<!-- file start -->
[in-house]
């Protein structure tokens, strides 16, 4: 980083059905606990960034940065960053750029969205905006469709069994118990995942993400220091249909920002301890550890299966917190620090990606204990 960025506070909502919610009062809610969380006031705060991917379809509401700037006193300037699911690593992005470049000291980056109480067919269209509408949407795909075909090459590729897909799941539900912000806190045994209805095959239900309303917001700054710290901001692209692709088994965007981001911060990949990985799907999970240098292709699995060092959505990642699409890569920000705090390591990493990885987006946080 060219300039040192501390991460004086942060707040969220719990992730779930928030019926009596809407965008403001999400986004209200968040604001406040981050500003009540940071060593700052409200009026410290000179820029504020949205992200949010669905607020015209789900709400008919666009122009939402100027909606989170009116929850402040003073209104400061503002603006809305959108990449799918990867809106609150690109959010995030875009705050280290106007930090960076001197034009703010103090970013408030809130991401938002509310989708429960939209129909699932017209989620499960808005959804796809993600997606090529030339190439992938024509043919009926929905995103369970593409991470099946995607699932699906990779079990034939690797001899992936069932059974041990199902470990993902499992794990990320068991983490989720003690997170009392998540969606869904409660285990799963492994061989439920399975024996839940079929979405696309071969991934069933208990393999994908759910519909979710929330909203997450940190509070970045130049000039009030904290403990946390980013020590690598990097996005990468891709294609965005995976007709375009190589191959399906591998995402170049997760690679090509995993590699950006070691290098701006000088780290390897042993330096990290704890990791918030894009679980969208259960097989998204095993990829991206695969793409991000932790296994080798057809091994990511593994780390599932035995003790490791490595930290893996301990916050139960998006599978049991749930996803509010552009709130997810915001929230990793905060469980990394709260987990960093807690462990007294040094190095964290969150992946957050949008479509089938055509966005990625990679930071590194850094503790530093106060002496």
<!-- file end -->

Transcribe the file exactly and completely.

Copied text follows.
[in-house]
């Protein structure tokens, strides 16, 4: 980083059905606990960034940065960053750029969205905006469709069994118990995942993400220091249909920002301890550890299966917190620090990606204990 960025506070909502919610009062809610969380006031705060991917379809509401700037006193300037699911690593992005470049000291980056109480067919269209509408949407795909075909090459590729897909799941539900912000806190045994209805095959239900309303917001700054710290901001692209692709088994965007981001911060990949990985799907999970240098292709699995060092959505990642699409890569920000705090390591990493990885987006946080 060219300039040192501390991460004086942060707040969220719990992730779930928030019926009596809407965008403001999400986004209200968040604001406040981050500003009540940071060593700052409200009026410290000179820029504020949205992200949010669905607020015209789900709400008919666009122009939402100027909606989170009116929850402040003073209104400061503002603006809305959108990449799918990867809106609150690109959010995030875009705050280290106007930090960076001197034009703010103090970013408030809130991401938002509310989708429960939209129909699932017209989620499960808005959804796809993600997606090529030339190439992938024509043919009926929905995103369970593409991470099946995607699932699906990779079990034939690797001899992936069932059974041990199902470990993902499992794990990320068991983490989720003690997170009392998540969606869904409660285990799963492994061989439920399975024996839940079929979405696309071969991934069933208990393999994908759910519909979710929330909203997450940190509070970045130049000039009030904290403990946390980013020590690598990097996005990468891709294609965005995976007709375009190589191959399906591998995402170049997760690679090509995993590699950006070691290098701006000088780290390897042993330096990290704890990791918030894009679980969208259960097989998204095993990829991206695969793409991000932790296994080798057809091994990511593994780390599932035995003790490791490595930290893996301990916050139960998006599978049991749930996803509010552009709130997810915001929230990793905060469980990394709260987990960093807690462990007294040094190095964290969150992946957050949008479509089938055509966005990625990679930071590194850094503790530093106060002496």